The hardest parts of being a mother:
Lack of sleep. I think in the first few months, until you can fathom a way to get a routine in place, the sleep depravation could lead you to go crazy, unless you have some (read: a lot) of help from those around you. If you’re offered help, please! Take it! We all do eventually, when we learn that you can only be super-mum a certain amount of the time. You’ve also got to truly understand that the development of your child, mentally, physically, spiritually and emotionally is now your main quest in life. It’s not just about reading to them and teaching them to walk, it’s about making sure they develop to be a happy and stable person, which I think is easier said than done. You don’t realise how much your own personal hang-ups will effect anybody other than yourself until you have a child.
I’ve never been a particularly negative person, but since having Yuna I’ve realised that it would be unfair to her, to vocally complain to myself about my hair being thin when getting ready in the morning, or stressing that the dress I’ve chosen for an occasion looks wrong because I’m not the right weight. She shouldn’t have to hear anything negative about my personal appearance, or anyone else’s for that matter, because all it will do is spawn a very self-conscious and unhappy little girl, who will grow to be a young lady who analyses herself, unjustly, in a similar manner.I’m coming from quite a specific angle with this advice, but as someone whom suffers from a somewhat brutal case of PCOS, and having to raise a little girl, it’s become obvious to me that in this day and age I need to do all I can to raise a strong, self-assured daughter, who is happy in herself, no matter what. I will always tell her the advice passed on to me from my mother, and her mum before her: “Nobody is better than you in this life” and that “it’s what you experience in life that matters”. I will raise my daughter knowing that to learn and love life is far more important than your appearance, monetary gain and what other’s think about you.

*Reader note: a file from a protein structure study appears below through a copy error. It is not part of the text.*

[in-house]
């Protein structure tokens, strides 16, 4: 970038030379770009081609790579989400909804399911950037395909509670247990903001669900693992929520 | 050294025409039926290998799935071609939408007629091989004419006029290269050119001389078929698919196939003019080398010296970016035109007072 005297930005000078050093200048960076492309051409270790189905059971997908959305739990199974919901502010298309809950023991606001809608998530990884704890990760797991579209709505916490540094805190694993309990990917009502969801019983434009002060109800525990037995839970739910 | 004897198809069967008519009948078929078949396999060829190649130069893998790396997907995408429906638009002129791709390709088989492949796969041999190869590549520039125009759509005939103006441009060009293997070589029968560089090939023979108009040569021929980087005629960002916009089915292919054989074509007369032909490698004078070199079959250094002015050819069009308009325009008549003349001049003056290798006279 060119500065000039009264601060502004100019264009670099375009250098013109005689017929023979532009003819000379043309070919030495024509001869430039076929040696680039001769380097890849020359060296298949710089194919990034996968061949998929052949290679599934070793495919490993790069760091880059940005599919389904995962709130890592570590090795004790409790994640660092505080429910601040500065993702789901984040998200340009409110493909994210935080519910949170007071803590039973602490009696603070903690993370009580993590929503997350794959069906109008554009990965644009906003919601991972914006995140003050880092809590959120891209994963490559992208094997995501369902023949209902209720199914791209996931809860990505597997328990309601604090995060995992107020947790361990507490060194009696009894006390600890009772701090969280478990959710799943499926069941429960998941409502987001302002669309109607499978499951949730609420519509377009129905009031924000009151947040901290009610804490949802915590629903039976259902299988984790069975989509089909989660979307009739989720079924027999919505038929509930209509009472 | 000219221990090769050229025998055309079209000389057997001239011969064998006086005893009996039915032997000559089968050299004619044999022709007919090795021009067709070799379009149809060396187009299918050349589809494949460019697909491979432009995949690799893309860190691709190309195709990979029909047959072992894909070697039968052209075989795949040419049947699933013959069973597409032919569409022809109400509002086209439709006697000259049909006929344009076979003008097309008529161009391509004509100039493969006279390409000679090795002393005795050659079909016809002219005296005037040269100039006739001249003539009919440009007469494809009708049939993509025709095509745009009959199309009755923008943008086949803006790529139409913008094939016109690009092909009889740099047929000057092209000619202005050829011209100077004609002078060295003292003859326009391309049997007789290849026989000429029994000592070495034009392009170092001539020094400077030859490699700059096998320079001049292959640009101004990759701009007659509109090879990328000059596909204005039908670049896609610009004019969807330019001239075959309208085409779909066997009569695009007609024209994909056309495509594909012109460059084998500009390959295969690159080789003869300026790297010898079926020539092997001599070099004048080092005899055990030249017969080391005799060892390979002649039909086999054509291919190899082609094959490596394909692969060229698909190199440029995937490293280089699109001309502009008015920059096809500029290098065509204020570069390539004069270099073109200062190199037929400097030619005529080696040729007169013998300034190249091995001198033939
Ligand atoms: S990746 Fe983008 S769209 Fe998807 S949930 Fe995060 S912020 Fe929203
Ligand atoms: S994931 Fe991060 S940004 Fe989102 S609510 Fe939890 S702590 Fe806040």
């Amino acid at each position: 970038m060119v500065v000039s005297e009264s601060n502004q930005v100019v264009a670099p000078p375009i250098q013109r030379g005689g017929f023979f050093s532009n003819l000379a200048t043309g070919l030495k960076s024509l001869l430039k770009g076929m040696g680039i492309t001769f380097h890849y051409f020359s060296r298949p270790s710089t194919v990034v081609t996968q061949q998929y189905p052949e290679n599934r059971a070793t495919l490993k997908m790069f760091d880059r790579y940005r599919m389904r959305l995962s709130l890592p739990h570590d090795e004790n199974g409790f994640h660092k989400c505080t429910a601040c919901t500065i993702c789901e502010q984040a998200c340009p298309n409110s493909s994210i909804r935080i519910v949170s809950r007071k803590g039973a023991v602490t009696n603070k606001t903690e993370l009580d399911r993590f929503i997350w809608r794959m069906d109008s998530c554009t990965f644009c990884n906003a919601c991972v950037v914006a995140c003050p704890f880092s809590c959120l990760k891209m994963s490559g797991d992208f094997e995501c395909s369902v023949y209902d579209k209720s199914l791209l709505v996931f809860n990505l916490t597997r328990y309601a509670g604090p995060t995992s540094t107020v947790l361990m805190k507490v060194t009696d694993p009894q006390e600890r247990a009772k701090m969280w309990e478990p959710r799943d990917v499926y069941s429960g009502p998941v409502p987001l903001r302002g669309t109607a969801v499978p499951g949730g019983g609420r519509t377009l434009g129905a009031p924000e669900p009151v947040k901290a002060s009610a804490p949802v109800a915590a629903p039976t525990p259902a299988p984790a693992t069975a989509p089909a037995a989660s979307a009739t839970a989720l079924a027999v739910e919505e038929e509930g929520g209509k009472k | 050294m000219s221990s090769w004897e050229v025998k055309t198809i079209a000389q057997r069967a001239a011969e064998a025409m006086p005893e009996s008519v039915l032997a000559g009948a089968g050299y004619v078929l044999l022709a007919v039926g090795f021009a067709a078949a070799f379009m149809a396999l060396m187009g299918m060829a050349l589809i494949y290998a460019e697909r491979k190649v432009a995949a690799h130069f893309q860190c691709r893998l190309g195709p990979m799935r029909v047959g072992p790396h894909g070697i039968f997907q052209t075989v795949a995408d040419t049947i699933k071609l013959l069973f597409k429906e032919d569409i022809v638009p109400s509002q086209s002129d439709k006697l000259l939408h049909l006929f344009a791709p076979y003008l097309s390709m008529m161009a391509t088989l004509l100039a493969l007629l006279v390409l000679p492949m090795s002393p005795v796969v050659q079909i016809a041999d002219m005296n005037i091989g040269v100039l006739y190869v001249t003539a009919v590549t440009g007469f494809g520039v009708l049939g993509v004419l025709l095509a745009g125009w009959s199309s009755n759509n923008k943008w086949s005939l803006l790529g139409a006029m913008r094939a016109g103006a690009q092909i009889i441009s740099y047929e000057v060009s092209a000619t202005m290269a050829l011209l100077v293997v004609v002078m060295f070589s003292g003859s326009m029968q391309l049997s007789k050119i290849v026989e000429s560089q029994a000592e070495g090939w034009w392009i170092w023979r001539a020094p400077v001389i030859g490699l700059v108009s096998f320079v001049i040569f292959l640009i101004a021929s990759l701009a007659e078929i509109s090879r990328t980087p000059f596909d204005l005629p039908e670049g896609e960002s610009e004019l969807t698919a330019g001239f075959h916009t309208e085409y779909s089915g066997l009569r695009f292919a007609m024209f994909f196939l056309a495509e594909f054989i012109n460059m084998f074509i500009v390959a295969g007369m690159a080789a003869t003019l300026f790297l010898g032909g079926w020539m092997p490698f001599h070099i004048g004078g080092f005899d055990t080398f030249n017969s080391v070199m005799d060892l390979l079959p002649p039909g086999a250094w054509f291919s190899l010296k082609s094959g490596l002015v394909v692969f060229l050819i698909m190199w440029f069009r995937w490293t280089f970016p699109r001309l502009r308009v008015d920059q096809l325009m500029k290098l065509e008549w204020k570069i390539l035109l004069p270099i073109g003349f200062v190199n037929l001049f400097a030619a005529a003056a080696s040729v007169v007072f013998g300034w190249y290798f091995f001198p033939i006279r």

The best parts of being a mother: It’s just the gift of raising your own little human, you get to learn about the basics of life all over again. It helps you realise that life itself is more important than just the existence. You can run, be free, chat and laugh at the silliest of things. Watching your child’s first reaction to something funny is amazing, you think to yourself “My god, they get it! That’s amazing! They’re laughing!” you probably seem like an utter idiot to anyone who has not got children themselves, but just watching your child develop, to me is astounding.
Then comes the requited love from your baby, especially when they’re old enough to give hugs and kisses. You know all that effort you put in, all that love and time was worth it. They love you, too! They always will. When Yuna is sick, I fondly call her “velcro-baby” because in spite of her desires to perhaps get up and play with toys, or read her books, she is just stuck to me like glue. She’s only 17 months old, but I know that she believes that I, mummy, will make everything better with hugs and love, and I can’t give that sort of consolation to anyone else.